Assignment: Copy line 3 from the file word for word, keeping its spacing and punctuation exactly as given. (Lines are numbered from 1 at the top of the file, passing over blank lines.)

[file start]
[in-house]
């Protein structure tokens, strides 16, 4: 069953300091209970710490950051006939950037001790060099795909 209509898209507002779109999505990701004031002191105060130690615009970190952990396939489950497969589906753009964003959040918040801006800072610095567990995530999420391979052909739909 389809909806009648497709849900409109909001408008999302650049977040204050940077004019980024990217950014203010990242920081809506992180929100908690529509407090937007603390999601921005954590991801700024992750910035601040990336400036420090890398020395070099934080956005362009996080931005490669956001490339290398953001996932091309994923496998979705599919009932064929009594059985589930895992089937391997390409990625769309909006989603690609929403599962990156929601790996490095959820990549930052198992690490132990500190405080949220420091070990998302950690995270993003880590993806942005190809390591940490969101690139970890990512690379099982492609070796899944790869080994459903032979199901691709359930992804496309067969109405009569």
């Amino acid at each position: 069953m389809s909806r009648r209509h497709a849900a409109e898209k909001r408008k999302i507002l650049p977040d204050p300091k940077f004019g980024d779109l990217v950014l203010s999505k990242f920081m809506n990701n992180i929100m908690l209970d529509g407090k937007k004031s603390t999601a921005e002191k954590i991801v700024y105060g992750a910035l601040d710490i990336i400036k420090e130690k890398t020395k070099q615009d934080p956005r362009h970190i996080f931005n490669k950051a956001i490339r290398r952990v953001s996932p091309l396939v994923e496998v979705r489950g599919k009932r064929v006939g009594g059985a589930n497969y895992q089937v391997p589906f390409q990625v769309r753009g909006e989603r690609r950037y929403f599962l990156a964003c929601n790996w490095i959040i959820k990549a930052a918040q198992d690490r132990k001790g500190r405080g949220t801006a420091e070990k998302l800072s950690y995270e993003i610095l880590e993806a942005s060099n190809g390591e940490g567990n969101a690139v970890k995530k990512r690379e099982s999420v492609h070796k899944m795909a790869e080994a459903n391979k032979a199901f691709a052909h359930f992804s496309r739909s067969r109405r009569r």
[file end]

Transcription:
């Amino acid at each position: 069953m389809s909806r009648r209509h497709a849900a409109e898209k909001r408008k999302i507002l650049p977040d204050p300091k940077f004019g980024d779109l990217v950014l203010s999505k990242f920081m809506n990701n992180i929100m908690l209970d529509g407090k937007k004031s603390t999601a921005e002191k954590i991801v700024y105060g992750a910035l601040d710490i990336i400036k420090e130690k890398t020395k070099q615009d934080p956005r362009h970190i996080f931005n490669k950051a956001i490339r290398r952990v953001s996932p091309l396939v994923e496998v979705r489950g599919k009932r064929v006939g009594g059985a589930n497969y895992q089937v391997p589906f390409q990625v769309r753009g909006e989603r690609r950037y929403f599962l990156a964003c929601n790996w490095i959040i959820k990549a930052a918040q198992d690490r132990k001790g500190r405080g949220t801006a420091e070990k998302l800072s950690y995270e993003i610095l880590e993806a942005s060099n190809g390591e940490g567990n969101a690139v970890k995530k990512r690379e099982s999420v492609h070796k899944m795909a790869e080994a459903n391979k032979a199901f691709a052909h359930f992804s496309r739909s067969r109405r009569r």